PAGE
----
Niall shook his head.
Harvey combed fingers through his hair, unable to hide disappointment. Well, it's not like I was expecting any different.
Niall was still on the ground, when he left.
Warm light poured through the crack in the door to give the room a cozy yellow tint, and the echo of a minstrel's song dammed only by the occasional eruption of laughter and familiar voices imposed a happy rhythm onto his fingers. His family and the guests were having fun, and the atmosphere felt quite contagious. As little as Harvey cared for parties, his mother took pride in her preparations, and if it mattered to her, that was a good enough reason for it to matter to him.
A particularly loud gale of laughter followed by a few shouts caused him to cock a curious ear -- it sounded like Fergus had had enough ale at this point, and should probably slow down soon. Harvey smirked slightly at the thought. Oriana would see to it that he did. There was something genuinely scary in how an otherwise delicate woman could be when she put her foot down. Or was it simply Fergus not wanting to deal with a seething wife in the aftermath? The rogue shook his head and turned back to fixing up his shirt. The joys of marriage, I suppose. The short pause was distracting enough for the two ribbons adorning the upper part of the garment to fall away untied, yet again.
"You've got to be kidding me." Harvey cursed halfheartedly, his hand reaching to comb through his hair, before he remembered he shouldn't make a mess of it. How annoying. But there might be a silver lining to this embarrassment - the story of how he got held up by a shirt would earn him a few laughs if nothing else. There was no rush. He wasn't a guest of honor or anything, just showing his face would be enough for the celebration. What he liked the most were the quiet moments of getting ready, a deep breath before plunging into a crowd of people. Prolonging it felt nice.
Over, under, pull it tight,
Make a bow, Pull it through to do it right.
The rhyme danced in his head as well as silky strings at his fingertips, and the cloth twisted and turned, starting to make sense only to present him with another knot or two. The huge silver mirror in front of him proved to be of no help, surprisingly -- watching the reflection's hands move swiftly only confused Harvey even further. Like a game he used to play as a child, he remembered suddenly -- all children played it at one point or another -- the goal of it was to catch your reflection red-handed, spot it doing something it wasn't supposed to do. He never did... Oh, he lied about it for sure, other children liked to boast, and he couldn't have had been worse.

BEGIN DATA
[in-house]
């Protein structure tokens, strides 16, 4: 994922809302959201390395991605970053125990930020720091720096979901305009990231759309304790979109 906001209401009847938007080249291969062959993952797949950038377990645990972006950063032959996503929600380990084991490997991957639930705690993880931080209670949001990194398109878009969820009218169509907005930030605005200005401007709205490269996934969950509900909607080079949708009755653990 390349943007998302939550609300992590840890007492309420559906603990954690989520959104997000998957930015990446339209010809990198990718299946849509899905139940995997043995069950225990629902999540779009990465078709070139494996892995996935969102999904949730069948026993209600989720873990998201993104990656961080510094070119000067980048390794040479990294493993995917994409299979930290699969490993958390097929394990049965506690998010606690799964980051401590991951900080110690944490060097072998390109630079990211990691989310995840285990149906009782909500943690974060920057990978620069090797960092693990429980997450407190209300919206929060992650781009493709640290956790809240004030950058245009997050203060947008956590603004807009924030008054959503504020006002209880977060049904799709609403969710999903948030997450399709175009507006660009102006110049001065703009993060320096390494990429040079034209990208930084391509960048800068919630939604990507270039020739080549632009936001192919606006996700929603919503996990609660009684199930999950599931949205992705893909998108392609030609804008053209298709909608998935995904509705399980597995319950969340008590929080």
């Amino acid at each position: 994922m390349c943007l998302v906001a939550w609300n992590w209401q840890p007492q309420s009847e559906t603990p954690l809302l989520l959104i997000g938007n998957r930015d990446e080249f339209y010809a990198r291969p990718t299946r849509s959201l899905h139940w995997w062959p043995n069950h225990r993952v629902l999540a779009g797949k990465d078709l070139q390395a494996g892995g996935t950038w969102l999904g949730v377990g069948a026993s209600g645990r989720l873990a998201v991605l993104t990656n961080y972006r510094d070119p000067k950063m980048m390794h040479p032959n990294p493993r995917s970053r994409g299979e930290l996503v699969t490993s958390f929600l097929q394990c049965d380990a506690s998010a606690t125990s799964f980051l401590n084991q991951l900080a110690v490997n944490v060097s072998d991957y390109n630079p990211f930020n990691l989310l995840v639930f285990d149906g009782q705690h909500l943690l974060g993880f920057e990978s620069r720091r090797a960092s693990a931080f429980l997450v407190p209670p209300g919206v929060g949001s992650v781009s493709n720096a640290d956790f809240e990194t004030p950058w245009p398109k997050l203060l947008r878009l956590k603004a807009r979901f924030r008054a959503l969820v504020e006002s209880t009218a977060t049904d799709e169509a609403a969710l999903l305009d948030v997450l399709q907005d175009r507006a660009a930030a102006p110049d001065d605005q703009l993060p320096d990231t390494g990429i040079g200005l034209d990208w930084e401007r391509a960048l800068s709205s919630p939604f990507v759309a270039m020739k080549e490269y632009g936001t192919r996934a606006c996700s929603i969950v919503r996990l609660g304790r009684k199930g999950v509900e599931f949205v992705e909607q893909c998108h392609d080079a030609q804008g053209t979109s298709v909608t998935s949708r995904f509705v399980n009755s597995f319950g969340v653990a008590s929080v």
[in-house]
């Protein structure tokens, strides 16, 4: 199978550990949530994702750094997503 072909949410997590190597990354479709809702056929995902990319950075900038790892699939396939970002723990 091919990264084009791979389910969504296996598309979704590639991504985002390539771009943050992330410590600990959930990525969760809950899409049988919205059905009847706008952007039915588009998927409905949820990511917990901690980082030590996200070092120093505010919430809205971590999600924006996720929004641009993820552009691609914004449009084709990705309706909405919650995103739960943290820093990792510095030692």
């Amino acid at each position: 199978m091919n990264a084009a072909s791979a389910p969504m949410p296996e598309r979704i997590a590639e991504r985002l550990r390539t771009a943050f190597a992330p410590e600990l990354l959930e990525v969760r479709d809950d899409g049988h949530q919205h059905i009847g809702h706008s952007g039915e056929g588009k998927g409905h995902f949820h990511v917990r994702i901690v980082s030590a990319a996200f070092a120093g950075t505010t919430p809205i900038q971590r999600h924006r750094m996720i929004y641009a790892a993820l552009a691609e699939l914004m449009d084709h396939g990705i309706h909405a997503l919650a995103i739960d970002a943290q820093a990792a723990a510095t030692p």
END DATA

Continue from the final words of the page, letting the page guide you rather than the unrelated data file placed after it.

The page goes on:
That was the one time Nan got so worked up when she found out, she didn't even bother with the willow rod. In a child's memory, the old bony hand smacking against his sore backside stung even worse than a wooden branch. Strange happenings and tales of shadows in the mirror were the mages' curse, and a noble boy should know better than to spout such nonsense, Andraste bless us all, there is no magic in this family and there never will be.
Over, under, pull it tight,
Make a bow, Pull it through to do it right.
The strings untangled...
"Do you need any help with that?”
The rogue flinched, surprise stiffening his shoulders, and let go of the fabric. But the voice was a familiar one, and even before he could give it a name, the only reminder of the sudden spook left was the downright displeased expression of his reflection. Harvey turned it into a polite smile as best he could.
"I didn't hear you come in." The tone was supposed to carry the slightest note of accusation, what came out instead could make a herd of spooked critters proud. Crimson warmed the young noble's cheeks. Really, even after all these years.
"I thought you might need assistance,” his father responded.
The crimson became even more intense as Harvey's hands grabbed the dangling strings in defiance. Was he really taking so long, that the man of the castle in person had to come and get him? A guard with a word to make haste would have sufficed in this situation. You don't have to herd me like a Druffalo, you know I will go.
"I-I'm finishing up.” He hated himself for the stutter. Really, all he wanted was a few more moments of peace and quiet, was that so much to ask? "With all the guests, I'm sure you have other things to attend to.” As he said it, the candles in the room flickered in the draft, in agreement. Just leave.